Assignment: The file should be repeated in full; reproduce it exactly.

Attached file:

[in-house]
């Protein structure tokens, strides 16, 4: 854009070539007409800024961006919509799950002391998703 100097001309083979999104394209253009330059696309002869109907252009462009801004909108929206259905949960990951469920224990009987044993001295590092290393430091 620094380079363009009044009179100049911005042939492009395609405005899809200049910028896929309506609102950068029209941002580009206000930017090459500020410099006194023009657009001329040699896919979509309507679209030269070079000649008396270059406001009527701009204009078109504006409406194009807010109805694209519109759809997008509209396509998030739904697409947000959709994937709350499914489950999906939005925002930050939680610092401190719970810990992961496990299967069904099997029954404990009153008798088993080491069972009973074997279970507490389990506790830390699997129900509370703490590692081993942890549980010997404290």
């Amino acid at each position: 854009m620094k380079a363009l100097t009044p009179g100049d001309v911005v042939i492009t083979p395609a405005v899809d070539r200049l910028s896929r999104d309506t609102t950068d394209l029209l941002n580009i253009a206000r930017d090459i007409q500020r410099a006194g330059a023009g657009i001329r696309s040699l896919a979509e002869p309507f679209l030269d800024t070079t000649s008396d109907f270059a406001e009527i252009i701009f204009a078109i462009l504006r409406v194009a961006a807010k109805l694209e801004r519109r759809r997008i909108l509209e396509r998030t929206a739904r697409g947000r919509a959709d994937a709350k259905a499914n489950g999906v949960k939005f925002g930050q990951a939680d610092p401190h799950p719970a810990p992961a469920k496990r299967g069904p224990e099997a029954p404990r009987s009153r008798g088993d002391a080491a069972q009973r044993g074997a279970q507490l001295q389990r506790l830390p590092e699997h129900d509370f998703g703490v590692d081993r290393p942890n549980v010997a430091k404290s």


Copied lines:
[in-house]
């Protein structure tokens, strides 16, 4: 854009070539007409800024961006919509799950002391998703 100097001309083979999104394209253009330059696309002869109907252009462009801004909108929206259905949960990951469920224990009987044993001295590092290393430091 620094380079363009009044009179100049911005042939492009395609405005899809200049910028896929309506609102950068029209941002580009206000930017090459500020410099006194023009657009001329040699896919979509309507679209030269070079000649008396270059406001009527701009204009078109504006409406194009807010109805694209519109759809997008509209396509998030739904697409947000959709994937709350499914489950999906939005925002930050939680610092401190719970810990992961496990299967069904099997029954404990009153008798088993080491069972009973074997279970507490389990506790830390699997129900509370703490590692081993942890549980010997404290």
């Amino acid at each position: 854009m620094k380079a363009l100097t009044p009179g100049d001309v911005v042939i492009t083979p395609a405005v899809d070539r200049l910028s896929r999104d309506t609102t950068d394209l029209l941002n580009i253009a206000r930017d090459i007409q500020r410099a006194g330059a023009g657009i001329r696309s040699l896919a979509e002869p309507f679209l030269d800024t070079t000649s008396d109907f270059a406001e009527i252009i701009f204009a078109i462009l504006r409406v194009a961006a807010k109805l694209e801004r519109r759809r997008i909108l509209e396509r998030t929206a739904r697409g947000r919509a959709d994937a709350k259905a499914n489950g999906v949960k939005f925002g930050q990951a939680d610092p401190h799950p719970a810990p992961a469920k496990r299967g069904p224990e099997a029954p404990r009987s009153r008798g088993d002391a080491a069972q009973r044993g074997a279970q507490l001295q389990r506790l830390p590092e699997h129900d509370f998703g703490v590692d081993r290393p942890n549980v010997a430091k404290s």